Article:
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Fron Dirion is a secluded 18th-century cottage which is located on a working hill farm. The cottage is within a 10 minute walk of Braich Melyn cottage (see below) and has vehicle access along a gated un-metalled track through fields. There is an enclosed garden and superb views up the valley from the kitchen window. The cottage was once used as a base for fishing trips in the 50s and 60s and a drawing of a trout can be seen on the wall as you enter the cottage.
Heating: Electric storage heating included.
Parking: Space is provided for 2 cars adjacent to the cottage.
Garden: There is an enclosed natural shingle garden.
Offers: Guests will benefit from a late Sunday checkout of 12pm at this cottage.
Accessibility: The track to the cottage takes you up a steep driveway through fields, open farmland with grazing animals and 3 gates.
Utilities: There is a fridge with ice box.
Television: A television and DVD player are provided but please note there is no television reception. Guests may wish to bring DVDs.
Telephone: The nearest payphone is on the A470, heading to Dogellau.
Offers: A 10% discount applies when booked with Braich Melyn (ref 008010).
Please note: There are very steep stairs in this cottage.
South Wales is a land of sweeping green valleys, rugged mountains, woodland and forests and miles of coastal paths laced with heather.
The special places we look after in Pembrokeshire include the rugged landscape and views over to Ireland from St David's Peninsula, to the nature reserve at Stackpole where otters and dragonflies nestle amongst the water reeds. Then take in the views over the Bristol Channel to Lundy and Exmoor from sun-drenched Rhossili, the highest point on the Gower peninsula.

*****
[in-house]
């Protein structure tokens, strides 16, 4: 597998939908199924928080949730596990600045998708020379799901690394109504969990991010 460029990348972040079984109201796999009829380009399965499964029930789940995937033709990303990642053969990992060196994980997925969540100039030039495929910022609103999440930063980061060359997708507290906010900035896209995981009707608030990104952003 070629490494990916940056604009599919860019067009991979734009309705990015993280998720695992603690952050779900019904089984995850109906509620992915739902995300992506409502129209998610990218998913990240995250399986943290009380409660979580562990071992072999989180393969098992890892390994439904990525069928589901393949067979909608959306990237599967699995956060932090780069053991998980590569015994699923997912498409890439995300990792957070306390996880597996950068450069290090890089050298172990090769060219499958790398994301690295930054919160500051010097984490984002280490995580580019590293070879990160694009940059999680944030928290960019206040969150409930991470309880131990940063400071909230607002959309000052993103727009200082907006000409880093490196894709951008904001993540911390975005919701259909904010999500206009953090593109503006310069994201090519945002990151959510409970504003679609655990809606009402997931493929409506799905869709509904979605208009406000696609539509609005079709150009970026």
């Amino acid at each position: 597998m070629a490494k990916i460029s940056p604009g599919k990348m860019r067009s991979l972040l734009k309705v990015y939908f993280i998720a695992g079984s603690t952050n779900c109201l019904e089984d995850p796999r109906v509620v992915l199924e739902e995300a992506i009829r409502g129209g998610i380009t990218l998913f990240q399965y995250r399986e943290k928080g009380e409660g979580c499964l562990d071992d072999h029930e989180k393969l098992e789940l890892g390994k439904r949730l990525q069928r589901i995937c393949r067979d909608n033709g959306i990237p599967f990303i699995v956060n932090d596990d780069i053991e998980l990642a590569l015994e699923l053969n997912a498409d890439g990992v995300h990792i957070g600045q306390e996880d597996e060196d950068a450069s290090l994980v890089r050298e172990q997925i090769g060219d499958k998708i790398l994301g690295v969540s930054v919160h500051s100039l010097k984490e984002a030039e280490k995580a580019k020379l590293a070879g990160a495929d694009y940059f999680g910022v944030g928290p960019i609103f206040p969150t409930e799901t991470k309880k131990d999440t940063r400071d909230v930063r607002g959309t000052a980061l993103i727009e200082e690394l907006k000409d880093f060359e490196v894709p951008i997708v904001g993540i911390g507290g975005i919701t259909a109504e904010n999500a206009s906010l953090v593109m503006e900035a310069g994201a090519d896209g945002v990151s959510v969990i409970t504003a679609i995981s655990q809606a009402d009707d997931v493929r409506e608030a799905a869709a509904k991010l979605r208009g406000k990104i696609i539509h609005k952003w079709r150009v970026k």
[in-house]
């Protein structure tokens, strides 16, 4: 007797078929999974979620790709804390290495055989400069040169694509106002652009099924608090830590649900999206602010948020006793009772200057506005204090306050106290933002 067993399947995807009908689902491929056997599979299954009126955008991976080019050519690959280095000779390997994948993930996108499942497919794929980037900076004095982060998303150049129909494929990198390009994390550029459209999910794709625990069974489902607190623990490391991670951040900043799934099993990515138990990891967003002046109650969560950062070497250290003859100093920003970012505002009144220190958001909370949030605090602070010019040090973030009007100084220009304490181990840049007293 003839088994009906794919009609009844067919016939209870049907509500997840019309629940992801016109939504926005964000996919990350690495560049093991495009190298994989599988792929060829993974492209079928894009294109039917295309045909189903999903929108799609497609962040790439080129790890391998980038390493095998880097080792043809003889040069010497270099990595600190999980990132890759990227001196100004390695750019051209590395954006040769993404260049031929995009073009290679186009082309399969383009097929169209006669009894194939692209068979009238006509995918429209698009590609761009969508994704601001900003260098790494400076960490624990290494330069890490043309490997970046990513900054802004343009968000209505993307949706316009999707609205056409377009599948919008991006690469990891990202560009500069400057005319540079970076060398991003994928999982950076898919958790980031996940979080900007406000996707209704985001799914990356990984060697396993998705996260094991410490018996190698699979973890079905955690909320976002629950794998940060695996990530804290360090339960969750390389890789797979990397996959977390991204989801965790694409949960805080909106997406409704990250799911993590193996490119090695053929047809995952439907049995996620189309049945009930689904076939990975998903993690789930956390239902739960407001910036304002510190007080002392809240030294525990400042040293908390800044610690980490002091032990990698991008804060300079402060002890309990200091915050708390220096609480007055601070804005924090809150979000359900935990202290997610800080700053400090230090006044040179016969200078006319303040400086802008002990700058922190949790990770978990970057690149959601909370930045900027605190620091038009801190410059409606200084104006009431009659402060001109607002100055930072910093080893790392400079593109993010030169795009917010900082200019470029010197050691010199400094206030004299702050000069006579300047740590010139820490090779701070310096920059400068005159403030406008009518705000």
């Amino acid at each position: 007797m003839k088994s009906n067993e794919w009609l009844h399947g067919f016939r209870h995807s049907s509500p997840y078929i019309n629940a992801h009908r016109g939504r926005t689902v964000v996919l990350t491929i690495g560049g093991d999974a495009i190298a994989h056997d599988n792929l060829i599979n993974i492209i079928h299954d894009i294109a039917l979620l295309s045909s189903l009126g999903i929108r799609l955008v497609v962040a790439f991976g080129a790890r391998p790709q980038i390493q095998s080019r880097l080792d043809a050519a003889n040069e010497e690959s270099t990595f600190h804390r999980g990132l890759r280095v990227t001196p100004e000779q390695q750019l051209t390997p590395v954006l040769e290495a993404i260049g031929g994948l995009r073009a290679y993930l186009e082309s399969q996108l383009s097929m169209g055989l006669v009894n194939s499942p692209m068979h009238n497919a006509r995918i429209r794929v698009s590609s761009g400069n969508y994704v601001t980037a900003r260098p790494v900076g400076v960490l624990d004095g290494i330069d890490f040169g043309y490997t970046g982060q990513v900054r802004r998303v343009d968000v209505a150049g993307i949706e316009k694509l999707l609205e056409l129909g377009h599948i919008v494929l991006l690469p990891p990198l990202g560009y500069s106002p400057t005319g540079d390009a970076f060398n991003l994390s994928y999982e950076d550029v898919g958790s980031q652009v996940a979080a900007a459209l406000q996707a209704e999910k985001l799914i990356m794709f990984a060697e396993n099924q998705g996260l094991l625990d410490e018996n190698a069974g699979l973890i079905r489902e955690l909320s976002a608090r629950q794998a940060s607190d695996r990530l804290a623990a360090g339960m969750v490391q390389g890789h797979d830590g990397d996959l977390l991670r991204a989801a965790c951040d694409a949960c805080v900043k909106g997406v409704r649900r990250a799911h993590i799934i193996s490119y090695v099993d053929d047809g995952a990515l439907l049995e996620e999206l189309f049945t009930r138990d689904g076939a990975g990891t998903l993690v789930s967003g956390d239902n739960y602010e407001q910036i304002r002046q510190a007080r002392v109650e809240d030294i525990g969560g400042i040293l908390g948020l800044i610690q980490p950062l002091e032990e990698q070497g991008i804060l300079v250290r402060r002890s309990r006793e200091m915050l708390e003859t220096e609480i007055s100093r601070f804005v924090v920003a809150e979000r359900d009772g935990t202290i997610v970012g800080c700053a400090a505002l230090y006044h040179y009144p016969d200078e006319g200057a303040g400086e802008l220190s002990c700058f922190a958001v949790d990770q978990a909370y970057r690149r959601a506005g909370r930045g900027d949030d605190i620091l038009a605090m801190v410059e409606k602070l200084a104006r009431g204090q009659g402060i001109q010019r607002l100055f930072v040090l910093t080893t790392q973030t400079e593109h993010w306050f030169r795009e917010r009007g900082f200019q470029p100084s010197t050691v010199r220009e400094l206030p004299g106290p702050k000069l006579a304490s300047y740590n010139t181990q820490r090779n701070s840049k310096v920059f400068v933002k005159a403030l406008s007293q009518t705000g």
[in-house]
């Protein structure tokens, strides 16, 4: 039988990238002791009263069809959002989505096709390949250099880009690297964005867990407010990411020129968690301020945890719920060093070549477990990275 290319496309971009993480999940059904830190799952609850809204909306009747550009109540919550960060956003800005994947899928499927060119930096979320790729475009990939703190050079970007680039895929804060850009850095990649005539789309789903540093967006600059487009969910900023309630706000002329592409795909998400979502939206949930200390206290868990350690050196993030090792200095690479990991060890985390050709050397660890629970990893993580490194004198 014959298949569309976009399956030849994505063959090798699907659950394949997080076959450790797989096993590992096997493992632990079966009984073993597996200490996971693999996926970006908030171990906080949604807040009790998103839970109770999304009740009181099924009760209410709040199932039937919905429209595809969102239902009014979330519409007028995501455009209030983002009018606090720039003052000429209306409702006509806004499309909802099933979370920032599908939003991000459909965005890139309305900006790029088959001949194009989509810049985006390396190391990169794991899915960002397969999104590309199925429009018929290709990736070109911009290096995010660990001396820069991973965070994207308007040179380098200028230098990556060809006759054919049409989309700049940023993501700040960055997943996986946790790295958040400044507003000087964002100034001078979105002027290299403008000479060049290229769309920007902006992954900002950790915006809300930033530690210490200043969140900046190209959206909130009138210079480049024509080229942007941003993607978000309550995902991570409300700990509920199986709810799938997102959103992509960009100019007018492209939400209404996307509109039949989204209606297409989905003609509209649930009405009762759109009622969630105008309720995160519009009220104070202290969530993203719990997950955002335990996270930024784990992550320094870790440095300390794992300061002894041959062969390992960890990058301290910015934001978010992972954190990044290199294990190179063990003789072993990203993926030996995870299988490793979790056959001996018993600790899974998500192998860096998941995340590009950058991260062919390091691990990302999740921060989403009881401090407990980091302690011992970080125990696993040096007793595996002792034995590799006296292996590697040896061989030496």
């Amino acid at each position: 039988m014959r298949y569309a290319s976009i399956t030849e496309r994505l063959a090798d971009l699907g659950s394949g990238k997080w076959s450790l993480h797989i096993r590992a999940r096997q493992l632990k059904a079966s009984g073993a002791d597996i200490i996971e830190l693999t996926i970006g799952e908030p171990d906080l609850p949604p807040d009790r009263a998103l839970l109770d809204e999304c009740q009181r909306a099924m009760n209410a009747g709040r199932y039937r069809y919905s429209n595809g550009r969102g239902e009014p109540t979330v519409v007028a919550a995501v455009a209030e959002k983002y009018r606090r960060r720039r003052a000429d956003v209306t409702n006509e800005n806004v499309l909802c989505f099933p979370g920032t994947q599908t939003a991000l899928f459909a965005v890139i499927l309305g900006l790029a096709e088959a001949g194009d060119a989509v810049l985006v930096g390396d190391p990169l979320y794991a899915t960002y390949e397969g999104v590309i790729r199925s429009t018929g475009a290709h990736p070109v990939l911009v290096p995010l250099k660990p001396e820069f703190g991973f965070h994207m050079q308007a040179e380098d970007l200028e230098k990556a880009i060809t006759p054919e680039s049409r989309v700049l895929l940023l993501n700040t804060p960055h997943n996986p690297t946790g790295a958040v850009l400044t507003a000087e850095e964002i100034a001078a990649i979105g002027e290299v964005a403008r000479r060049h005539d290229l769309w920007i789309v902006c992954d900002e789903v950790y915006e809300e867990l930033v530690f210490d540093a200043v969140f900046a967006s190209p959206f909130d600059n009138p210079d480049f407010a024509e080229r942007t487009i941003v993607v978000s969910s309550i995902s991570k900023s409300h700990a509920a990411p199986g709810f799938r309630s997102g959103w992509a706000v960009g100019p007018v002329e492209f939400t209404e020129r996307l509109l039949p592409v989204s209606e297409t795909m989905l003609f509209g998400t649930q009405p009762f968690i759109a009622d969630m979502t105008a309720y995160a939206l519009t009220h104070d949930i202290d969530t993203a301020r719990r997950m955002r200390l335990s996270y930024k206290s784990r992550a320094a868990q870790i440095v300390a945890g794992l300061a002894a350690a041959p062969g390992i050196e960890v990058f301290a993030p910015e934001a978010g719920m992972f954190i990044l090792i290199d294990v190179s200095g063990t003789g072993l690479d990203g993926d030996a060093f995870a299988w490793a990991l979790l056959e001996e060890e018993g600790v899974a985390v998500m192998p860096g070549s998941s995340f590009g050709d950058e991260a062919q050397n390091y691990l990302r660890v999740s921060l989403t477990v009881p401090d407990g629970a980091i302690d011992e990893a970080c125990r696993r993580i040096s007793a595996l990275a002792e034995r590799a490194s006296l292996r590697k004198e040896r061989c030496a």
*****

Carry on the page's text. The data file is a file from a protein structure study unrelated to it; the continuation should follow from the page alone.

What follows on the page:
In North Wales, the dramatic mountain scenery of Snowdonia, with its rivers, waterfalls and the Nant Gwynant valley nestled amongst the mountains and hills, draws people back again and again, while the colourful beach huts at Llanbedrog beach and grey seal-spotting at Porthor Beach are just a few of the highlights of the very special Llyn Peninsula.
Some of the most varied landscapes of North Wales lie within Snowdonia. The peaks of Snowdon rise to over 3,000 feet above sea level and provide some of the most magnificent scenery in the region while the dramatic slopes of the Arans are less frequented and offer stunning views and tranquillity. This is a great base from which to explore beautiful Betws-y-Coed with its interesting shops; the market town of Dolgellau; spectacular Cader Idris and the majestic Mawddach estuary. Several of the cottages are situated on the Ysbyty estate which is the Trust?s largest farmed estate consisting of 51 farms, 20,000 acres and over 500 acres of woodlands. National Trust places in and around Snowdonia include Craflwyn estate, Penhryn Castle, the shop and pub at Beddgelert, Ysbyty estate, Ty Mawr Wybrant, Aberconwy House, Conwy Suspension Bridge and Bodnant Gardens. Other attractions and places of interest include Llanwrst, Cerrigydrudion, Ruthin, Bala Lake, Llandudno, Conwy, Nant Gwynant Valley, Porthmadog, Criccieth, Portmeirion, Betws-y-Coed, Llanberis, Harlech, Welsh Mountain Railway and the Welsh Slate Museum at Llanberis. Activities in the area include walking, birdwatching, fishing, canoeing, mountain biking and rock climbing.